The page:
Or Hadash was founded in 1983 by six families, four of whom had been meeting as a havurah loosely affiliated with the Reconstructionist Movement. The initial concept was to serve as a laboratory congregation for students at the Reconstructionist Rabbinical College (RRC); hence, the congregation's original name: The Congregation of the Reconstructionist Rabbinical College (CRRC). An initial open house drew over 100 people, and 65 households joined by the High Holidays.
The next few years saw steady growth in membership and experimentation with the position of student rabbi. In 1987, the congregation determined that it needed a graduate Rabbi and hired Vivian Schirn as pulpit Rabbi. The educational directorship was still held as a student position.
In 1989, the congregation decided to consolidate both rabbinic positions and offer them to Rabbi Schirn. The congregation also officially became independent of the College, and changed its name to Reconstructionist Congregation Or Hadash. The name was chosen from the verse in the Psalms, "Or Hadash al Zion Ta-ir" ("Cause a New Light to Shine upon Zion").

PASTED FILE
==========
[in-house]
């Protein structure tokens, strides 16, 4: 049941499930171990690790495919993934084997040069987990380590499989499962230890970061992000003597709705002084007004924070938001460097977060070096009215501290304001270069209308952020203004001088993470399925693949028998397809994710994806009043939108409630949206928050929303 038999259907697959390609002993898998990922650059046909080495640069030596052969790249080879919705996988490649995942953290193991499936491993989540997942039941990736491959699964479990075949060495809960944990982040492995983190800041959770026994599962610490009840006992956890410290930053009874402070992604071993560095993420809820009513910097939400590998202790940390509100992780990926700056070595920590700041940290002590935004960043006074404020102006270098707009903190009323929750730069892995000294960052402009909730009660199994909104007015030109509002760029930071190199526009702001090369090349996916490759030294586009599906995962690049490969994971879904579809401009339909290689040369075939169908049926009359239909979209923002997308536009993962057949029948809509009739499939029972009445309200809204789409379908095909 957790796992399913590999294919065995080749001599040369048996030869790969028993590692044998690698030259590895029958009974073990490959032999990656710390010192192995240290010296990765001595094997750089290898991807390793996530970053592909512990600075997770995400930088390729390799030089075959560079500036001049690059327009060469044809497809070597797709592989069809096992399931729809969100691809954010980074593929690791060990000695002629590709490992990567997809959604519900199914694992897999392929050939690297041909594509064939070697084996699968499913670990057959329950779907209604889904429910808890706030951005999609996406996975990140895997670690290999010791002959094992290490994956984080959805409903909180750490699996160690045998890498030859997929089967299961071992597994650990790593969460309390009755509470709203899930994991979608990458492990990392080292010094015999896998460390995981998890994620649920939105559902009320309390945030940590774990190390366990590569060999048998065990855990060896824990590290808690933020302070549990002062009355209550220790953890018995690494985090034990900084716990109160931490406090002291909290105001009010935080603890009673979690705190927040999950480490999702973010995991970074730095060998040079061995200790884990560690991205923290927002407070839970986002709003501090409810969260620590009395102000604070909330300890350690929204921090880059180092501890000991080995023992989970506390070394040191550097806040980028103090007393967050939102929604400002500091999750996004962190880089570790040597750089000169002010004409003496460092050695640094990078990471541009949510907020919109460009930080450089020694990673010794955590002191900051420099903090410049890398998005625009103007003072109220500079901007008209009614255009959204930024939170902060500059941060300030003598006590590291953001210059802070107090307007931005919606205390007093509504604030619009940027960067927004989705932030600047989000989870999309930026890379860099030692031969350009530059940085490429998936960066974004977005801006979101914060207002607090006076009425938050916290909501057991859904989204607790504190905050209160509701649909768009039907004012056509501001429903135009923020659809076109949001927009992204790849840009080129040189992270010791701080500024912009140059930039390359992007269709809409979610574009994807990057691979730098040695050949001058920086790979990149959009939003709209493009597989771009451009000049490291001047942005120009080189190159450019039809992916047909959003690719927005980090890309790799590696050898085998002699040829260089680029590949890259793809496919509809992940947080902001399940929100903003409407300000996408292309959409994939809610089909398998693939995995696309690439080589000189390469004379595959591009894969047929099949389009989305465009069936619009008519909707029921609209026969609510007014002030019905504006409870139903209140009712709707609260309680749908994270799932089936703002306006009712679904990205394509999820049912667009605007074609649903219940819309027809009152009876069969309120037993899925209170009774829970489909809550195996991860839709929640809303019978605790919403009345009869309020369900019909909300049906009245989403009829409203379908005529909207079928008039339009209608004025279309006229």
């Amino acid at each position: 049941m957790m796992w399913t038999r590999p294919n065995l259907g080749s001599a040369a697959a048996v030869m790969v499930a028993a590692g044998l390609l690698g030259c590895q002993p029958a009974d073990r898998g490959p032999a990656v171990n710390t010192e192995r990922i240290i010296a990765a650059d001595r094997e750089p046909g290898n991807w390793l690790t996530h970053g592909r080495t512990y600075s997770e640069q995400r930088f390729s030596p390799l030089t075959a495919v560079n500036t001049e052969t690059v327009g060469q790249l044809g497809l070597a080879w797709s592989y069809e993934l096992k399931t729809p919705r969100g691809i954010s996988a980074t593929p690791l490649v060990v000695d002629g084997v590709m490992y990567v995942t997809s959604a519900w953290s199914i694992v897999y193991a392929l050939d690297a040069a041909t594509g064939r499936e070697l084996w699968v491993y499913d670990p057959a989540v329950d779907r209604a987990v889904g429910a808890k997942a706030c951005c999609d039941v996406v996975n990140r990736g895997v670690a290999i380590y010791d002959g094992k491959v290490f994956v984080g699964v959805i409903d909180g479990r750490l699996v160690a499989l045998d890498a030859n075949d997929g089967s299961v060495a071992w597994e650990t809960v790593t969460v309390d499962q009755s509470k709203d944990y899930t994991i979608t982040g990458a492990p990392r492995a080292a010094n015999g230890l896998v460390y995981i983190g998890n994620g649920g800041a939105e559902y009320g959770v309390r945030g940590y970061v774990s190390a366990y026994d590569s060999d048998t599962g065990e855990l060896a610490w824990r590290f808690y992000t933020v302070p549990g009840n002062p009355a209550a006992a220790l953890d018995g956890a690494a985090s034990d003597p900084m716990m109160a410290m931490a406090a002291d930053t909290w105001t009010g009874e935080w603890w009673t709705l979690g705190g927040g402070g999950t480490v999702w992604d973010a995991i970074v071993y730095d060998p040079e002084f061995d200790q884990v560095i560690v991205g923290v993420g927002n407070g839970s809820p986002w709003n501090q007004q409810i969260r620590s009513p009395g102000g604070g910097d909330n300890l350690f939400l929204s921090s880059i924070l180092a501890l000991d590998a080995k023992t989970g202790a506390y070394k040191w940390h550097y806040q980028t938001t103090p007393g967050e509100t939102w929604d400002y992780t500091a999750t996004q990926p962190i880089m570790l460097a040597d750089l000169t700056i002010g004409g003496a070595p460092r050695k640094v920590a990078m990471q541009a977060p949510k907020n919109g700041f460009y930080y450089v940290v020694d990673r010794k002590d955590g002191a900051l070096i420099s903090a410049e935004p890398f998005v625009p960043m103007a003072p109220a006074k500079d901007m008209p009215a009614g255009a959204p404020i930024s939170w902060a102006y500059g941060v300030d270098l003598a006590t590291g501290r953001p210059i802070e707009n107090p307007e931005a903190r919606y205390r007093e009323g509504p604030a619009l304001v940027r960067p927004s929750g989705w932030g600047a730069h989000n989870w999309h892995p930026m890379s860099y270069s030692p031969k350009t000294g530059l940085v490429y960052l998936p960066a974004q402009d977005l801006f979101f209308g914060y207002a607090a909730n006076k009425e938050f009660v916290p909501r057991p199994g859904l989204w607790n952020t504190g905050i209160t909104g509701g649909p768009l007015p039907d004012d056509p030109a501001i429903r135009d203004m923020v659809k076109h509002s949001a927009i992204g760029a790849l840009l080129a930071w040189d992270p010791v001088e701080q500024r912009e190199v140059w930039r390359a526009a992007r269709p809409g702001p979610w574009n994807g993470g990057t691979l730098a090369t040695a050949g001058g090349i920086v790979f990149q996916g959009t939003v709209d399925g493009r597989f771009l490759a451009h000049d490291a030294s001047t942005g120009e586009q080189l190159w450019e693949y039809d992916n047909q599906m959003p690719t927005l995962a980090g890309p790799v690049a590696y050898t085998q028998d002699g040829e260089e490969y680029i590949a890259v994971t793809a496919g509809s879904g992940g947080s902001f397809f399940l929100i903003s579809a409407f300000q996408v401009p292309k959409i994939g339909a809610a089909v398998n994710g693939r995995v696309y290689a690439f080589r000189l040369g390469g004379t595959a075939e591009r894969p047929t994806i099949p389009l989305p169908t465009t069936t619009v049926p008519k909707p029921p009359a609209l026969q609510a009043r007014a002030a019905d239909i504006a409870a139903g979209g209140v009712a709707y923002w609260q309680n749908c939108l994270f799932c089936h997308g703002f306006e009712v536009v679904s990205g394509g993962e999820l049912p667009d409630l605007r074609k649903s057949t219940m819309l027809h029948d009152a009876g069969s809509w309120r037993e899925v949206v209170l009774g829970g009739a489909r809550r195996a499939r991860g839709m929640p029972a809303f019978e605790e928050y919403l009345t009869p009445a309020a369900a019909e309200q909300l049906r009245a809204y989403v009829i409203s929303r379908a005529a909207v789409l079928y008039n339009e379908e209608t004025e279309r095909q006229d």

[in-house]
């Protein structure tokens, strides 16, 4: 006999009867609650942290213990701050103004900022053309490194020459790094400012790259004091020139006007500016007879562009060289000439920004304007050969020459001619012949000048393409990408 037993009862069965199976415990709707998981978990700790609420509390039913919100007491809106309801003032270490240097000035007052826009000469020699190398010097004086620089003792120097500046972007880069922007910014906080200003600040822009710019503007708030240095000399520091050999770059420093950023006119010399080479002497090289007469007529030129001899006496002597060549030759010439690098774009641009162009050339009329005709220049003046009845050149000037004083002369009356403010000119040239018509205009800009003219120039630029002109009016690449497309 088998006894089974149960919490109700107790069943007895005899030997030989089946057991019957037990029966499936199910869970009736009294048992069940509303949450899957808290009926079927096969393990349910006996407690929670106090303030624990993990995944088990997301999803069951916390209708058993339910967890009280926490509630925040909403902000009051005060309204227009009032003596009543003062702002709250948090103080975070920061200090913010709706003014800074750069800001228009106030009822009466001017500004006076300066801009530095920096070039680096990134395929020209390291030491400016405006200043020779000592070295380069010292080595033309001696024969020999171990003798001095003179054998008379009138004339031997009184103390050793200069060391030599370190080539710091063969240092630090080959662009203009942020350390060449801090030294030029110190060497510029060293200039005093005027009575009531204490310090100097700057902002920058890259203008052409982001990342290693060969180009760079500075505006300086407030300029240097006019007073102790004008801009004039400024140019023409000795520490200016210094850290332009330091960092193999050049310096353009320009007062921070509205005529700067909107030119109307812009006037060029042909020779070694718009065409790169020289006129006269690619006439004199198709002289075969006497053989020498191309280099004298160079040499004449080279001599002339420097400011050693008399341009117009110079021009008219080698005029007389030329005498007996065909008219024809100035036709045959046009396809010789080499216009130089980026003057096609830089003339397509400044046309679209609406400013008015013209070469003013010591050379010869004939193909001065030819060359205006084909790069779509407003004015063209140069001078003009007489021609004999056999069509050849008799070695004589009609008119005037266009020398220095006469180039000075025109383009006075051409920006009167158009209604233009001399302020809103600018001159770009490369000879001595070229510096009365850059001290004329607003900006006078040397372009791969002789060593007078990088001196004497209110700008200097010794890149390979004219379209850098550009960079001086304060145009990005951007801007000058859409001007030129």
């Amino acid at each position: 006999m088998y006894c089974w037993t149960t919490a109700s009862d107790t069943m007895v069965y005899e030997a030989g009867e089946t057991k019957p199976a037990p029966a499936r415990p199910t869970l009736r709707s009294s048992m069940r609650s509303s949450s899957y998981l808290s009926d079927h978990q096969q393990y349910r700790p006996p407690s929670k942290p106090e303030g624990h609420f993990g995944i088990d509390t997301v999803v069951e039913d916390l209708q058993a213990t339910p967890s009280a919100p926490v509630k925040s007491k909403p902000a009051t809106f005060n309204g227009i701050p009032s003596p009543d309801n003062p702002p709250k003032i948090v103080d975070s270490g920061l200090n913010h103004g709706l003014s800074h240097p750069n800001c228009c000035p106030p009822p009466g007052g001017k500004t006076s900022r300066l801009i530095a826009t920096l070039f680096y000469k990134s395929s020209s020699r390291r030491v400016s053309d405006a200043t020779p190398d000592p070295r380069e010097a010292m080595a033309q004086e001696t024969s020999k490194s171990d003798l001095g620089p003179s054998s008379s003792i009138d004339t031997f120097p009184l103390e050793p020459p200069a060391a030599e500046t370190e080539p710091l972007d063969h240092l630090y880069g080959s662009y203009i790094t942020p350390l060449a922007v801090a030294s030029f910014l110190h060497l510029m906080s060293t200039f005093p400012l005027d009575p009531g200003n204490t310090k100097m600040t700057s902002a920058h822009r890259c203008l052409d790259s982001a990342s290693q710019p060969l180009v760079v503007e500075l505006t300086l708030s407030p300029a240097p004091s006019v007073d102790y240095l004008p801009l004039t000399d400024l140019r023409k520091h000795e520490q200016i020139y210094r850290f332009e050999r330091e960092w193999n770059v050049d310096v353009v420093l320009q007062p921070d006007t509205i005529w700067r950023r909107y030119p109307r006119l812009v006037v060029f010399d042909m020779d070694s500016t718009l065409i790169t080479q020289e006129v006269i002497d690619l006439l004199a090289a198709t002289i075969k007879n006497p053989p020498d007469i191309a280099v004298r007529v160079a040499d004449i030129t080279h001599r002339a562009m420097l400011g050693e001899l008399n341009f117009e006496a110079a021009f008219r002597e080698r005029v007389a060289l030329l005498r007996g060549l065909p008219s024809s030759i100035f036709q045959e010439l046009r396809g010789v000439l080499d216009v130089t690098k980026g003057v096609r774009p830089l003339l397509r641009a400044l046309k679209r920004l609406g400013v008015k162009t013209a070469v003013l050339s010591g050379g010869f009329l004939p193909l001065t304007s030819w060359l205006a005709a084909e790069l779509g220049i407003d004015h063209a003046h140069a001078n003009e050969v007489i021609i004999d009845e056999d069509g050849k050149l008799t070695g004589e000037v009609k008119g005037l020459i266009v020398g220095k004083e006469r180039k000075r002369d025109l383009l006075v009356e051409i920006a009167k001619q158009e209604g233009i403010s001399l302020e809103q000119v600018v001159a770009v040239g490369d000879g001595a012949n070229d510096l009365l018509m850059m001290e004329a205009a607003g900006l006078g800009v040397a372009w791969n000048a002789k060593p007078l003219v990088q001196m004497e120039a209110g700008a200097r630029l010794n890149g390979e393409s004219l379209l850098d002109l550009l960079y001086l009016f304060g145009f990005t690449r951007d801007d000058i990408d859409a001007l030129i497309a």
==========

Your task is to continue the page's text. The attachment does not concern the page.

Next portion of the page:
Membership continued to increase and by the early 1990s the congregation was beginning to outgrow its home. Although emotionally tied to the RRC, the members of Or Hadash decided to seek a new facility. After searching for several years, the community's home on Camp Hill Road in Fort Washington was found just in time for its Bat Mitzvah year. A Hanukat ha Bayit (dedication of a new home) was held on September 17, 1995.
In 1996, the congregation hired its first non-rabbinical student educational director. An office administrator position was added in 1996. With the decision of Rabbi Schirn to retire in 2001, Rabbi Steven Pik-Nathan became rabbi of Or Hadash. In 2004, Rabbi Joshua Waxman joined Or Hadash as Rabbi and led our congregation with his warmth and wisdom for 15 years.
Or Hadash is one of the most vibrant congregations in the Reconstructionist Movement, and an emerging leader among synagogues in Bucks and Montgomery counties. Rabbi Alanna, who became the congregation's leader in 2019, helped us not only to get by, but to thrive during the COVID-19 pandemic - and retain our warmth, intimacy, and commitment to family, Jewish continuity, and creative Judaism both on site and online.